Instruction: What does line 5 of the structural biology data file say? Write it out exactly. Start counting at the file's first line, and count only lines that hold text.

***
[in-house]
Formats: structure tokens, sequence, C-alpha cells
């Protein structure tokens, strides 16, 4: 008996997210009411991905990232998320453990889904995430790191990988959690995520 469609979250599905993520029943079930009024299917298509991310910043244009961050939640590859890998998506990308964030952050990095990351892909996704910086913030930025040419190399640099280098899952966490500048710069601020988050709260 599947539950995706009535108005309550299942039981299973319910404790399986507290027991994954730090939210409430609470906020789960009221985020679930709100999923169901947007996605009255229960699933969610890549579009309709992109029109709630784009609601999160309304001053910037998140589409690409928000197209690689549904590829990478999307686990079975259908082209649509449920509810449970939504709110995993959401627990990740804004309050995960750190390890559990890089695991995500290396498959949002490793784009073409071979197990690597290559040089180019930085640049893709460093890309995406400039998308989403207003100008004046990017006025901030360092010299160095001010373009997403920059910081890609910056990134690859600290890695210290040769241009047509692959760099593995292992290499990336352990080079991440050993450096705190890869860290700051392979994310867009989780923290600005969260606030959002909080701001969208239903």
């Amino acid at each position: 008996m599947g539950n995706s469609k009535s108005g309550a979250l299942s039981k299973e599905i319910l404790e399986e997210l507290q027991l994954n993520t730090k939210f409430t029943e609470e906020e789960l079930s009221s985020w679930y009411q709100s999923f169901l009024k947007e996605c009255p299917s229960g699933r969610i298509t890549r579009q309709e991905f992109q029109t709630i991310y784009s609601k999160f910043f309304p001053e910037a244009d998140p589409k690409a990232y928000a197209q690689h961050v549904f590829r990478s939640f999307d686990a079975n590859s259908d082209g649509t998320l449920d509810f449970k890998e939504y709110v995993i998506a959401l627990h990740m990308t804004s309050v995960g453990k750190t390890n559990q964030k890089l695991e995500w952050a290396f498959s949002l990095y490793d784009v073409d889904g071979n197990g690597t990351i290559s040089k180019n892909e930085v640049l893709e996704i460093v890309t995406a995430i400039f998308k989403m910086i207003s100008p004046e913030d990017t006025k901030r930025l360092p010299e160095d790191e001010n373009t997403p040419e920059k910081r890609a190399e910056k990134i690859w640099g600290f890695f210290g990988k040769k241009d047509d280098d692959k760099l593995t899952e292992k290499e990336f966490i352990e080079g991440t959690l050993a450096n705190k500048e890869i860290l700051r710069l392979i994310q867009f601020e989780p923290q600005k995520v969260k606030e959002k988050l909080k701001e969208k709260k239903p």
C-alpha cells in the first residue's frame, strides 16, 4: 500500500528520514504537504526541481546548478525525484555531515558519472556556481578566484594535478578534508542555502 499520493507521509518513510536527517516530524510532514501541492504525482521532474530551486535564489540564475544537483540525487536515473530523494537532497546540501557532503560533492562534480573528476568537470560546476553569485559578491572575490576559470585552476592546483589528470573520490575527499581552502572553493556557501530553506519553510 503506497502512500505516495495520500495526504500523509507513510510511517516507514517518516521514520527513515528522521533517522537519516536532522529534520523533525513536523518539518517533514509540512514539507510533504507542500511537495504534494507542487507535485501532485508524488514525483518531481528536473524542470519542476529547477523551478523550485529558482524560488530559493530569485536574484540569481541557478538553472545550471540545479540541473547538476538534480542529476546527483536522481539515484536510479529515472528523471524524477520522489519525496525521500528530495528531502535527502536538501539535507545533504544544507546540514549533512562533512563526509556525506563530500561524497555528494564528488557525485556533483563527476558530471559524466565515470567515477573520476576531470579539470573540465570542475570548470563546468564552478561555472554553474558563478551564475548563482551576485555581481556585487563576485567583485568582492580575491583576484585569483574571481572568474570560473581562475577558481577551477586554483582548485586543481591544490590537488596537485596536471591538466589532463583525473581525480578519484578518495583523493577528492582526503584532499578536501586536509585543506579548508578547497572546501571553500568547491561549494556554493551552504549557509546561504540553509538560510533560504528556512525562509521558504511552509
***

C-alpha cells in the first residue's frame, strides 16, 4: 500500500528520514504537504526541481546548478525525484555531515558519472556556481578566484594535478578534508542555502 499520493507521509518513510536527517516530524510532514501541492504525482521532474530551486535564489540564475544537483540525487536515473530523494537532497546540501557532503560533492562534480573528476568537470560546476553569485559578491572575490576559470585552476592546483589528470573520490575527499581552502572553493556557501530553506519553510 503506497502512500505516495495520500495526504500523509507513510510511517516507514517518516521514520527513515528522521533517522537519516536532522529534520523533525513536523518539518517533514509540512514539507510533504507542500511537495504534494507542487507535485501532485508524488514525483518531481528536473524542470519542476529547477523551478523550485529558482524560488530559493530569485536574484540569481541557478538553472545550471540545479540541473547538476538534480542529476546527483536522481539515484536510479529515472528523471524524477520522489519525496525521500528530495528531502535527502536538501539535507545533504544544507546540514549533512562533512563526509556525506563530500561524497555528494564528488557525485556533483563527476558530471559524466565515470567515477573520476576531470579539470573540465570542475570548470563546468564552478561555472554553474558563478551564475548563482551576485555581481556585487563576485567583485568582492580575491583576484585569483574571481572568474570560473581562475577558481577551477586554483582548485586543481591544490590537488596537485596536471591538466589532463583525473581525480578519484578518495583523493577528492582526503584532499578536501586536509585543506579548508578547497572546501571553500568547491561549494556554493551552504549557509546561504540553509538560510533560504528556512525562509521558504511552509